Morgan’s article sets out, in detail, some of the particulars of the decline. Here are just a few highlights:
- Trust began to increase after World War II, and rose through the 1960s, peaking in 1967–1968, when 56% of respondents agreed that “most people can be trusted.” It’s been downhill ever since.
- Respondents who said that most people can be trusted dropped from about 46% in 1972 to about 32% in 2012.
- An Associated Press/GfK survey in 2013 found only 1 in 3 respondents would agree that “most people can be trusted.”
- In the context of political trust, Pew found that less than 1 in 5 adults trusted the government in Washington.
- In the workplace, the American Psychological Association found that roughly 1 in 4 adults did not trust their employers.
- For Millennials, Pew recently found that less than 1 in 5 adults between 18 and 29 years old believed that most people could be trusted.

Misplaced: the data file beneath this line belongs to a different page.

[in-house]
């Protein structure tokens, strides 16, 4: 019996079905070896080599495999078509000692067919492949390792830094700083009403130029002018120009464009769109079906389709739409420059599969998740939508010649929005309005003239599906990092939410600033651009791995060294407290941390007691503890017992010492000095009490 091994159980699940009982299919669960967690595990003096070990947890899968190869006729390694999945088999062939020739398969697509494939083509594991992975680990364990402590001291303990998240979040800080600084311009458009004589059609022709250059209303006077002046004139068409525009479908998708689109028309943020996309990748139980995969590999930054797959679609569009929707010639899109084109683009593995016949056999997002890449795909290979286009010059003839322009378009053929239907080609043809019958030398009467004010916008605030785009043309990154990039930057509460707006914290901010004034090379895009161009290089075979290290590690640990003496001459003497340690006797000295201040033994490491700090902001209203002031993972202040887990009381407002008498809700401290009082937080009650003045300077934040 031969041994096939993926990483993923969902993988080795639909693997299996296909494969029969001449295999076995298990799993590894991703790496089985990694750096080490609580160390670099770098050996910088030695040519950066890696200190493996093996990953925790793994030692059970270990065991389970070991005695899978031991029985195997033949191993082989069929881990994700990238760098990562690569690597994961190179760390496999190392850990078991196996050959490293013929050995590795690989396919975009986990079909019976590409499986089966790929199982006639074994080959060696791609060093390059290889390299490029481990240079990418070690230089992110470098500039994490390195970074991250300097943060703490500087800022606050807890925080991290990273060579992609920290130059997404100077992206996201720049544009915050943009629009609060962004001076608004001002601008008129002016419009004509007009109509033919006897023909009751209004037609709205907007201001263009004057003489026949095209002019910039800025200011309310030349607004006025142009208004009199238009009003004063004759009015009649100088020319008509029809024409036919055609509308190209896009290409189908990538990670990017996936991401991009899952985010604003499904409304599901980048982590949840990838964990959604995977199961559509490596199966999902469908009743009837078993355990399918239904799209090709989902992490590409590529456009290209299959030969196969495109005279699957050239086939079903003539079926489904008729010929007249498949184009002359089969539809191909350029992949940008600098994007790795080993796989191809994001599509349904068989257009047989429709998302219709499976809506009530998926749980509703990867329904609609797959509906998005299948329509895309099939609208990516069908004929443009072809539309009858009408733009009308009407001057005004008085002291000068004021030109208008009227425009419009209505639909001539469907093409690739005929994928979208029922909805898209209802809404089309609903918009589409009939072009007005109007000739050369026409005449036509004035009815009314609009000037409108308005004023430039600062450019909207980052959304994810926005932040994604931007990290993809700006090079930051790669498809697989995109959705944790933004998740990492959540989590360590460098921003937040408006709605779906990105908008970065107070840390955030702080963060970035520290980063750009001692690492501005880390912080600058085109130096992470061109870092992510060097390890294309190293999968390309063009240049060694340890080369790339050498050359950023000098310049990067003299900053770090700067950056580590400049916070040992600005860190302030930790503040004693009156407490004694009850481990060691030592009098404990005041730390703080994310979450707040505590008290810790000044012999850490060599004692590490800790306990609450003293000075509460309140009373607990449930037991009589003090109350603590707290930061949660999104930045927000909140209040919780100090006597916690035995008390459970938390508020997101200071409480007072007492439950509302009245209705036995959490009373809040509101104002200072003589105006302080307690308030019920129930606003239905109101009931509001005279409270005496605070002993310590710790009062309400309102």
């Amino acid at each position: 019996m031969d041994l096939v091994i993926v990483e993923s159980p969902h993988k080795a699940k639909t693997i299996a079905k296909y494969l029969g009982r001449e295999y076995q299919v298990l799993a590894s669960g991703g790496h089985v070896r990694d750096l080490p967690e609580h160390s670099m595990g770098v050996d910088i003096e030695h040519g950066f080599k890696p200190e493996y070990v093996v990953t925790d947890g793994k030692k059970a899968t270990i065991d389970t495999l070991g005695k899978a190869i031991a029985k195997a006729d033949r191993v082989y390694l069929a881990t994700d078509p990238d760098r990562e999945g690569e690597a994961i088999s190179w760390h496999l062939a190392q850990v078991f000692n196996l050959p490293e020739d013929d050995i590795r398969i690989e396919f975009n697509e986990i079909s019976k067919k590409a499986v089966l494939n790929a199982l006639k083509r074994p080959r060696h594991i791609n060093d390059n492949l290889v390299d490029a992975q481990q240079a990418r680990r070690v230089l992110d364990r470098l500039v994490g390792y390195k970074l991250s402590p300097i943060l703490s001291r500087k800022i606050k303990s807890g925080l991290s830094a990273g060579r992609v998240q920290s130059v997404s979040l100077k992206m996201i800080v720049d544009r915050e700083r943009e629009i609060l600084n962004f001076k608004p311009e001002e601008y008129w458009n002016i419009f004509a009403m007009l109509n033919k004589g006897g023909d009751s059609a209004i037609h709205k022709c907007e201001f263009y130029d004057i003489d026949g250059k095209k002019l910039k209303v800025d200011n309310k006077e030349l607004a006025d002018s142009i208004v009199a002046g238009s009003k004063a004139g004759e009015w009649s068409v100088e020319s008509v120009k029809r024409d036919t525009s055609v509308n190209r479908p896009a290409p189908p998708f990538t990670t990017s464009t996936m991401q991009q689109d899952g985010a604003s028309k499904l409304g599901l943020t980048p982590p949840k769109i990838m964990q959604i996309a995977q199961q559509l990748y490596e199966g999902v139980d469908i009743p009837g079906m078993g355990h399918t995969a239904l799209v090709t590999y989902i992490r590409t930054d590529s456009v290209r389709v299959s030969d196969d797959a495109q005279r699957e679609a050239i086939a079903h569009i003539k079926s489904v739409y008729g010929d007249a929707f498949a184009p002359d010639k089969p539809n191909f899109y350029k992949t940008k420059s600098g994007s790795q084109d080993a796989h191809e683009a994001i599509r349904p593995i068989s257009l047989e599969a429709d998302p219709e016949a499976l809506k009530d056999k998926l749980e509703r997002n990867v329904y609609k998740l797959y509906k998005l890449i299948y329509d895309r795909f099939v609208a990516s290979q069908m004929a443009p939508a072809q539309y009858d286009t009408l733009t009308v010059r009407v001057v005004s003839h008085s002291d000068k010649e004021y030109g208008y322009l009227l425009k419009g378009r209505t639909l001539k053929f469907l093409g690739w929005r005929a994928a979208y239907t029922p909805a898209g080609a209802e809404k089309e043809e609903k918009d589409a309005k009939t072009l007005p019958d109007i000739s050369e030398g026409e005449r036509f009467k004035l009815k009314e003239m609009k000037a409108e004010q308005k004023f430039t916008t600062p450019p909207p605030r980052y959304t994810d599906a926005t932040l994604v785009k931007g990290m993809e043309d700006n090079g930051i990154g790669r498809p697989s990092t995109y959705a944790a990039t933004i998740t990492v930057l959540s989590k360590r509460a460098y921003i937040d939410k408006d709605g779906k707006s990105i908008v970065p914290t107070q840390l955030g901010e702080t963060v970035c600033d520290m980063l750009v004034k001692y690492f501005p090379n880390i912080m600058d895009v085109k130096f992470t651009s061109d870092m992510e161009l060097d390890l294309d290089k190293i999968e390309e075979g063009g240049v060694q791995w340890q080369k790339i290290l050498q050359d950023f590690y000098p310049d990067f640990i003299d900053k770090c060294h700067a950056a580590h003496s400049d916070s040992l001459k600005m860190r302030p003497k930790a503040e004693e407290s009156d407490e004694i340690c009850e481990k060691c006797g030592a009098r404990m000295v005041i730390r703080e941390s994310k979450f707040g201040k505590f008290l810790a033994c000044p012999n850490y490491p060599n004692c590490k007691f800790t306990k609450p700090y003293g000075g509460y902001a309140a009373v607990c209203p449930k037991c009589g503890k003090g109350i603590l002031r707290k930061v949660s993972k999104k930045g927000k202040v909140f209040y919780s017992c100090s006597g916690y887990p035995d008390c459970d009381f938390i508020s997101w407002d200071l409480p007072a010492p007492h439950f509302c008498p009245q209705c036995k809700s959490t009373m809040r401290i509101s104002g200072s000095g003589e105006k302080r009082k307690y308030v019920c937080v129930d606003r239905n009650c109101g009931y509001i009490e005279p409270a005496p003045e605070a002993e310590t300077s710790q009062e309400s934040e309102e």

Is trust dead?
As leaders continue to whistle past the graveyard of trust, it’s worth starting a conversation about a few of the obvious contributing factors, and where and how to begin a process of resurrection. Trust isn’t t dead, yet, but after a fifty-year downward trend we need to embark on the battle to reverse it. And a good place to start is at the grassroots, in communities where we have a chance of staunching the retreat from true leadership.
In small towns we often come face-to-face with distrust in leadership. But here, instead of retreating, we can fight the problem. Here we can grab the problem by the throat and take action. Here we can influence leaders or find new leaders, and begin to rebuild communities of trust. Here is where trust has a chance to rise again.
“The more that the world demands that we branch out, the more we each need to be anchored in a topsoil of trust that is the foundation of all healthy communities. We must be enriched by that topsoil and we must enrich it in turn.” – Thomas Friedman